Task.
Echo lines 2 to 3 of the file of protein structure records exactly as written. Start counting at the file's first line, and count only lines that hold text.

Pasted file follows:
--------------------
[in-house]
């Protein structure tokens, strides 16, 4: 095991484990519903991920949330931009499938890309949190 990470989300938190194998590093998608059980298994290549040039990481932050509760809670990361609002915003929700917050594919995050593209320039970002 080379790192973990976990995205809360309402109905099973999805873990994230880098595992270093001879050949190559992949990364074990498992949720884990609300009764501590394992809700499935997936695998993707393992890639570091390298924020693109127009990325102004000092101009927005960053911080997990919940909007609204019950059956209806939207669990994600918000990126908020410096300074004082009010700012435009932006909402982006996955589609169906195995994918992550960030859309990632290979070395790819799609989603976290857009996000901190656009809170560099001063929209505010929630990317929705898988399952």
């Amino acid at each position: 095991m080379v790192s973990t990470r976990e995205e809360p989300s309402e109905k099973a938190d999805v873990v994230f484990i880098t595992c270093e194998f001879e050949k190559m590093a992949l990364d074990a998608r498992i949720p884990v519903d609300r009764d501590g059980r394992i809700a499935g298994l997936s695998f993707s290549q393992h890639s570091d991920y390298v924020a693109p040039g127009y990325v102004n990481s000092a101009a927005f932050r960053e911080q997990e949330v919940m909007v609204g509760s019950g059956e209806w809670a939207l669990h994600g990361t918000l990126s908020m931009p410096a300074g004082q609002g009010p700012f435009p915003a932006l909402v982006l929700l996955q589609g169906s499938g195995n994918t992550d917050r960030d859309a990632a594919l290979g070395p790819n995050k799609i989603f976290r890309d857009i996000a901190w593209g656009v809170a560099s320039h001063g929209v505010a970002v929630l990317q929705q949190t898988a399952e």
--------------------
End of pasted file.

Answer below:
């Protein structure tokens, strides 16, 4: 095991484990519903991920949330931009499938890309949190 990470989300938190194998590093998608059980298994290549040039990481932050509760809670990361609002915003929700917050594919995050593209320039970002 080379790192973990976990995205809360309402109905099973999805873990994230880098595992270093001879050949190559992949990364074990498992949720884990609300009764501590394992809700499935997936695998993707393992890639570091390298924020693109127009990325102004000092101009927005960053911080997990919940909007609204019950059956209806939207669990994600918000990126908020410096300074004082009010700012435009932006909402982006996955589609169906195995994918992550960030859309990632290979070395790819799609989603976290857009996000901190656009809170560099001063929209505010929630990317929705898988399952």
């Amino acid at each position: 095991m080379v790192s973990t990470r976990e995205e809360p989300s309402e109905k099973a938190d999805v873990v994230f484990i880098t595992c270093e194998f001879e050949k190559m590093a992949l990364d074990a998608r498992i949720p884990v519903d609300r009764d501590g059980r394992i809700a499935g298994l997936s695998f993707s290549q393992h890639s570091d991920y390298v924020a693109p040039g127009y990325v102004n990481s000092a101009a927005f932050r960053e911080q997990e949330v919940m909007v609204g509760s019950g059956e209806w809670a939207l669990h994600g990361t918000l990126s908020m931009p410096a300074g004082q609002g009010p700012f435009p915003a932006l909402v982006l929700l996955q589609g169906s499938g195995n994918t992550d917050r960030d859309a990632a594919l290979g070395p790819n995050k799609i989603f976290r890309d857009i996000a901190w593209g656009v809170a560099s320039h001063g929209v505010a970002v929630l990317q929705q949190t898988a399952e």